This page contains a Flash digital edition of a book.
AAC F A M I L Y  F R I E N D S » » » » » » » » » » » » » » » » » » » » » » » » » » » » » » » » » » » » » » »


County Lines Magazine


County Lines is the official publication of the Association of Arkansas Counties. It is published quarterly. For advertising inqui- ries, subscriptions or other information re- lating to the magazine, please contact Scott Perkins at 501.372.7550.


Executive Director / Executive Editor Chris Villines


Managing Editor Scott Perkins


AAC Executive Board: Mike Jacobs – President


Roger Haney – Vice President Sherry Bell Rita Chandler Rhonda Wharton


Danny Hickman – Secretary-Treasurer Debra Buckner Jim Crawford Jimmy Hart


Judy Beth Hutcherson Faron Ledbetter Gene Raible Will Jones


Leonard Krout Bill Gipson Marty Moss Debbie Wise


National Association of Counties (NACo) Board Affiliations


Alvin Black: Public Lands Steering Committee. He is the Montgomery County Judge.


Roger Haney: Board of Directors. He is the Wash- ington County Treasurer and is also on the Telecom- munications & Technology Steering Committee.


Ted Harden: Finance & Intergovernmental Affairs Steering Committee. He serves on the Jefferson County Quorum Court.


Haze Hudson: Transportation Steering Committee. He serves on the Miller County Quorum Court.


David Hudson: Vice Chair of NACo’s Justice and Public Safety Steering Committee. He is the Sebastian County Judge and member of the Rural Action Caucus Steering Committee.


Mike Jacobs: NACo Board of Directors, the Mem- bership Committee and the Agricultural & Rural Affairs Steering Committee. He is the Johnson County Judge.


COUNTY LINES, FALL 2012


government have taken center stage – relegating the day- to-day management of government to the shelf. But hope remains that in the wake of Nov. 6 we will find ourselves returning to some sense of normalcy; one where county government can re-train its collective eyes to the provision of essential service to our constituents in an efficient and competent manner.


P


The ‘shalls,’ ‘mays’ of county government


erspective is an invaluable thing. In govern- ment, it can be argued that we have lost a great deal of this in the current election cycle, one where issues largely inconsequential to county


Chris Villines AAC


Executive Director


American Author John Irving once penned, “We often need to lose sight of our priorities in order to see them.”


Te priorities of law enforcement, court systems, recordation of marriage licenses and deeds, building county roads and an effective property tax system have been scantly dis- cussed on a national or state legislative stage. Te administration of government is lost in a sea of hot button topics rarely, if ever, dealt with in the offices of our courthouses.


Here at the Association of Arkansas Counties we like to step back from time to time to look, again, at what counties in Arkansas are tasked with. And any such evaluation has to be put into perspective by asking ourselves “What do the counties have to do?” and alternatively, “what are counties empowered for and want to do?”


It is only through this lens that we as counties can accurately determine what are the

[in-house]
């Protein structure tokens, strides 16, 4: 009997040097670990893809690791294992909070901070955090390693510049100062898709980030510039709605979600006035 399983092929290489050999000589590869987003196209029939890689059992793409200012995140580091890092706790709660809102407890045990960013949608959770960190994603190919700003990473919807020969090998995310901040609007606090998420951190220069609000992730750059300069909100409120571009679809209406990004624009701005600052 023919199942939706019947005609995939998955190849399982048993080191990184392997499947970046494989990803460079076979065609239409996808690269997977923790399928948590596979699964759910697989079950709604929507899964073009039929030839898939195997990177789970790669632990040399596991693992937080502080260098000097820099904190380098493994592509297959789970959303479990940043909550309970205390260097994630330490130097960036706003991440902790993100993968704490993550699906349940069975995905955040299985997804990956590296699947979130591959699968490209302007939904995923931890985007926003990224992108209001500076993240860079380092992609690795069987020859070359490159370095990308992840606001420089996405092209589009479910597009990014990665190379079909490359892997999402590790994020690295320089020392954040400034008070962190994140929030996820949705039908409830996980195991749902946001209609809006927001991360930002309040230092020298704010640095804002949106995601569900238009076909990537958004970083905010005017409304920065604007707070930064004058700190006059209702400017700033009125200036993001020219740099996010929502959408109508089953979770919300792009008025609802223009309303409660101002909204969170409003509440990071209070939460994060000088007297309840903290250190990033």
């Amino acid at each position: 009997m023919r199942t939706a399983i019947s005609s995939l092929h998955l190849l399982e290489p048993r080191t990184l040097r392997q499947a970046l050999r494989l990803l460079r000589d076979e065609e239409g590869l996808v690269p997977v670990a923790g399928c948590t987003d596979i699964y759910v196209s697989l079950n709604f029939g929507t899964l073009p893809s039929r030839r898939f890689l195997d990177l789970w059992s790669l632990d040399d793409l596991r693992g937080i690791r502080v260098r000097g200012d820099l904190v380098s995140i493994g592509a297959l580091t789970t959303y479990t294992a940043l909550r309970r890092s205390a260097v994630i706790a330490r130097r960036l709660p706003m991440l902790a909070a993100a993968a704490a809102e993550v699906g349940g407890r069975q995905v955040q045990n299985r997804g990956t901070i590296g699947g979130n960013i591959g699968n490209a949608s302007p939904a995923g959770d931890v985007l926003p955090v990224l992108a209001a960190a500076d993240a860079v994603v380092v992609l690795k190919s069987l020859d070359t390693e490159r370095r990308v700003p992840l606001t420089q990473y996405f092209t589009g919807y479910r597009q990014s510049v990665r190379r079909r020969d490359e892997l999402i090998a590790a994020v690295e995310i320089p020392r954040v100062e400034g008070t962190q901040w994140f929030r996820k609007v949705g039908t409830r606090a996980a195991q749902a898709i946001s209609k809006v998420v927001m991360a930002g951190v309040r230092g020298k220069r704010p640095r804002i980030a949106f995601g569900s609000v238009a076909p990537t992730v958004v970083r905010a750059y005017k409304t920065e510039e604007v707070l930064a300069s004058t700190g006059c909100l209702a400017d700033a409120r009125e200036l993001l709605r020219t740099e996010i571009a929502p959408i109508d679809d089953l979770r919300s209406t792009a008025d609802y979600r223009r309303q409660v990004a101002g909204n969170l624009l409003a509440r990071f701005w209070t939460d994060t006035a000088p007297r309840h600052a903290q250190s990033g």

needs versus the desires of our structure? Tis is an essential question that should be asked across all levels of society, and one that has undoubtedly been discussed during these hard times in every household in America. Our families are having to make these tough calls, mandated to provide food, clothing and shelter above all else. So what is the “food, clothing and shelter” of county government? And what are the accouterments that we all like when times are good?


Te answer to this question lies in Arkansas Code Annotated §14-14-802. Tis code simply breaks down the “shall” and “may” of county government as below:


§14-14-802 – Providing of services generally.


(a) A county government, acting through the county quorum court, shall provide (em- phasis mine), through ordinance, for the following necessary services for its citizens: (1) The administration of justice through the several courts of record of the county;


(2) Law enforcement protection services and the custody of persons accused or con- victed of crimes;


(3) Real and personal property tax administration, including assessments, collection, and custody of tax proceeds;


(4) Court and public records management, as provided by law, including registration, recording and custody of public records; and


(5) All other services prescribed by state law for performance by each of the elected county officers or departments of county government.


Te balance of this section pertains to the “may” provisions of county govern- ment, and is in my opinion more descriptively helpful regarding the boundary between the two than the requirements that precede it. It reads as follows:


>>> 7


Director’s Desk


Page 1  |  Page 2  |  Page 3  |  Page 4  |  Page 5  |  Page 6  |  Page 7  |  Page 8  |  Page 9  |  Page 10  |  Page 11  |  Page 12  |  Page 13  |  Page 14  |  Page 15  |  Page 16  |  Page 17  |  Page 18  |  Page 19  |  Page 20  |  Page 21  |  Page 22  |  Page 23  |  Page 24  |  Page 25  |  Page 26  |  Page 27  |  Page 28  |  Page 29  |  Page 30  |  Page 31  |  Page 32  |  Page 33  |  Page 34  |  Page 35  |  Page 36  |  Page 37  |  Page 38  |  Page 39  |  Page 40  |  Page 41  |  Page 42  |  Page 43  |  Page 44  |  Page 45  |  Page 46  |  Page 47  |  Page 48  |  Page 49  |  Page 50  |  Page 51  |  Page 52  |  Page 53  |  Page 54  |  Page 55  |  Page 56  |  Page 57  |  Page 58  |  Page 59  |  Page 60